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The Current Refugee Crisis: A Tradition as Shaky as a Fiddler on the Roof

thumb_2_Fiddler on the Roof - Refugee Crisis.jpg

The Current Refugee Crisis:
A Tradition as Shaky as a Fiddler on the Roof

By Mikaiya Gude

“Without our traditions, our lives would be as shaky as a fiddler on a roof”. For fifty years, the Golden Age musical, Fiddler on the Roof, has deeply impacted audiences with its splendid score and poignant storyline. With honest simplicity, it follows the eviction of a Jewish family scrambling to make a living in Tsarist Russia. But the power of the piece is rooted in history. Neither multiple adaptations, nor time itself have eroded its historical significance. In fact, the true message of this production has never rung truer. As we currently exist in a world of political turmoil and prejudice, we can take to heart the characters oppression in its connection to contemporary refugees.

Prior to Fiddler’s theatrical debut, it was a novel. Written by Joseph Stein in 1905, it was based upon an earlier collection of Yiddish stories by Sholem Aleichem. Within these myriad of Jewish tales, Aleichem recounted the joy and struggles of a poor milkman. His was named Tevye, and would become the inspiration for the protagonist in one of the longest running productions in Broadway history. But Aleichem drew his sources for his character’s struggle from a darker place. During this Tsarist period in Russia, a series of brutal pogroms deteriorated 166 Jewish communities. Anatevka, the fictitious village in Fiddler on the Roof, is subject to the same harsh historical occurrences. The title Fiddler on the Roof is an idiom illustrating how their fragile existence was on the brink of danger and tragedy.

The story of Fiddler on the Roof is a balancing act in itself. The leading man and father, Tevye, is constantly conflicted between his desire to lead a pious life guided by the teachings of the Torah, and his paternal instinct to fulfill his daughters more liberal wishes. Ultimately, Tevye compels us to ask ourselves, is tradition a constraint, or the backbone of culture? Not only did this delicate equilibrium pose a struggle within a family setting, but rather encompassed society as a whole. Tsarist Russia required, with threat of brutality, the Jewish to acquiesce to rules and regulations. Simultaneously, the Jewish attempted to perform their religious practices in private.

Fast forward to a century later. The internet and press is teeming with articles recounting yet another wave of refugees. Images of weather­beaten, stick-­thin families in rags swarm social media platforms. We are witnessing the same crisis portrayed in one of America’s most beloved musicals. But this time the story has a different leading man, Syria. The Syrian refugee crisis has exploded to over two million who have fled their country. Another four million have been displaced, totaling in a startling figure of six million refugees forced into eviction. But let us bear in mind, Syrians are only one of the suffering demographics on our planet. The issue expands much farther. Once again, history has returned, haunting us with humanitarian nightmares. In response, cries for a resolution are passionate and wide­spread. As Fiddler on the Roof makes its return to the Broadway stage, this inspired adaption is as relevant as ever. In fact, Tevye, played by Danny Burstein, starts the play wearing a contemporary jacket, and ending with it on, to symbolize modern refugees. While a modest gesture, it speaks loudly of the advocacy in the arts today.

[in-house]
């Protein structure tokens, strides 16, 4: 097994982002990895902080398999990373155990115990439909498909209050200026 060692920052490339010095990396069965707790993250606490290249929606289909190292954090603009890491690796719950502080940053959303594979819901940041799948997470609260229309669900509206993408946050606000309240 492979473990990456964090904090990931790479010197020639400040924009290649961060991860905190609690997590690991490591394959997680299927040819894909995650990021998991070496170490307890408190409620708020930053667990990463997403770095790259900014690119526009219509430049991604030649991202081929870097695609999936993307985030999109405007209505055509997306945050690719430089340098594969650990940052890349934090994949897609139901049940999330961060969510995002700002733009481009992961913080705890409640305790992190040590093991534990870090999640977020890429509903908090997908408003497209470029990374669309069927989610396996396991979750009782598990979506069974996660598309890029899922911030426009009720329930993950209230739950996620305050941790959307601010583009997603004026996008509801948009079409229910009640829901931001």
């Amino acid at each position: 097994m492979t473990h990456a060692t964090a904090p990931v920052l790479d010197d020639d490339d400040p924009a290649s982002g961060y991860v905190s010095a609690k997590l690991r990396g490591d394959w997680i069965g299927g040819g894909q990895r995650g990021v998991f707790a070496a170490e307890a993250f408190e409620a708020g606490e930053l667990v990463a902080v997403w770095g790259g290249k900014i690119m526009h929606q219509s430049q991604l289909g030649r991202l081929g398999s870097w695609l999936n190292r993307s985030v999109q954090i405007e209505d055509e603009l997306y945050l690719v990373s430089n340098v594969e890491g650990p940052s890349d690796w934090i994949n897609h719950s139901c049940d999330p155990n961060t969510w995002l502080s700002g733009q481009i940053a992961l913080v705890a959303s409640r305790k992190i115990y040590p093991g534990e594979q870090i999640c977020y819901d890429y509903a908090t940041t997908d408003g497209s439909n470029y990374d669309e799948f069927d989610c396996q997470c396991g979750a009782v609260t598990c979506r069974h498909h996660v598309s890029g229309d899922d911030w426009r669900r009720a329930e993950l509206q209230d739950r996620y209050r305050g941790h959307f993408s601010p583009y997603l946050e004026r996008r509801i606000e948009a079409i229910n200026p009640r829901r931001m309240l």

Analy High School’s production class will be sharing their own interpretation of this iconic piece in April. The director, Starr Hergenrather, was drawn to this rich and towering story of a people’s strength and resilience for its modern­day relevance. Hergenrather, an outspoken individual where social issues are concerned, channels her compassion for refugees directly into the show. April 8th through 16th, come let your heart soar with bittersweet emotion, sing with timeless classics, and be dazzled by the famous bottle dance. Fiddler on the Roof is sure to instill a warm­hearted recognition for the real refugees in our world.

PS: In order to deliver some warmth to the lives of Syrian refugees, please donate any spare clothing items to the production room, located directly across the hall from the auditorium.


“Without our traditions...well, our lives would be as shaky as...a Fiddler on a Roof!

Award-winning Analy Arts proudly presents Fiddler on the Roof with music by Jerry Bock, lyrics by Sheldon Harnick, and book by Joseph Stein, set in Imperial Russia in 1905. 

The story centers on Tevye, and his attempts to maintain his Jewish religious and cultural traditions as outside influences encroach upon the family’s lives. He must cope both with the strong-willed actions of his three older daughters, who wish to marry for love – each one’s choice of a husband moves further away from the customs of his faith – and with the edict of the Tsar that evicts the Jews from their village. 

People around the world are still facing these exact same challenges...and the beat goes on...

“...everyone of us is a fiddler on the roof, trying to scratch out a pleasant, simple tune, without breaking our neck.” 

The director-producer is Starr Hergenrather, the musical director is Kelly Stewart, vocal direction is by Janis Dunson Wilson, and the choreographer is Jennifer More.

Tickets: General Admission $12; Students/seniors $10; students w/ID $8, At the Door: $18 & $15; Students w/ID $8. 1 (800) 838-3006

April dates: Fri 8, Sat 9, Fri 15, Sat 16 at 7pm. Sunday, Apr. 10 at 1:30 pm. The only matinee is Thur, Apr. 14 at 6:30pm, to Benefit for Sebastopol World Friends/Ukraine $12 at Door ONLY.

Analy High School, 6950 Analy Ave., Sebastopol;